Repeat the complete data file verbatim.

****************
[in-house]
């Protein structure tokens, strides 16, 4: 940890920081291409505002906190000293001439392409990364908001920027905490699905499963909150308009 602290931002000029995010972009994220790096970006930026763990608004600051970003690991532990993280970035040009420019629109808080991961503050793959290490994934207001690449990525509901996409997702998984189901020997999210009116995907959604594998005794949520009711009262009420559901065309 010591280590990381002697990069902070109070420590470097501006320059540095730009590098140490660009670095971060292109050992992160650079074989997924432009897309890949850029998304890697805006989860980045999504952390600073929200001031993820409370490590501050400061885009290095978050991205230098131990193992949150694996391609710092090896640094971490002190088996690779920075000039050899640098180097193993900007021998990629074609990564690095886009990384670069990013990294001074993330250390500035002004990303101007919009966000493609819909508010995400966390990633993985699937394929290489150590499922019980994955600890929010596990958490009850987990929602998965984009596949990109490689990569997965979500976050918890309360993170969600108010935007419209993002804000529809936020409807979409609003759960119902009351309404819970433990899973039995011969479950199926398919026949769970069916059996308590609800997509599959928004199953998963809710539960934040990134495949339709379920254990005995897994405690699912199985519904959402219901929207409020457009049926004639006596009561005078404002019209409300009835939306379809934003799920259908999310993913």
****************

[in-house]
């Protein structure tokens, strides 16, 4: 940890920081291409505002906190000293001439392409990364908001920027905490699905499963909150308009 602290931002000029995010972009994220790096970006930026763990608004600051970003690991532990993280970035040009420019629109808080991961503050793959290490994934207001690449990525509901996409997702998984189901020997999210009116995907959604594998005794949520009711009262009420559901065309 010591280590990381002697990069902070109070420590470097501006320059540095730009590098140490660009670095971060292109050992992160650079074989997924432009897309890949850029998304890697805006989860980045999504952390600073929200001031993820409370490590501050400061885009290095978050991205230098131990193992949150694996391609710092090896640094971490002190088996690779920075000039050899640098180097193993900007021998990629074609990564690095886009990384670069990013990294001074993330250390500035002004990303101007919009966000493609819909508010995400966390990633993985699937394929290489150590499922019980994955600890929010596990958490009850987990929602998965984009596949990109490689990569997965979500976050918890309360993170969600108010935007419209993002804000529809936020409807979409609003759960119902009351309404819970433990899973039995011969479950199926398919026949769970069916059996308590609800997509599959928004199953998963809710539960934040990134495949339709379920254990005995897994405690699912199985519904959402219901929207409020457009049926004639006596009561005078404002019209409300009835939306379809934003799920259908999310993913």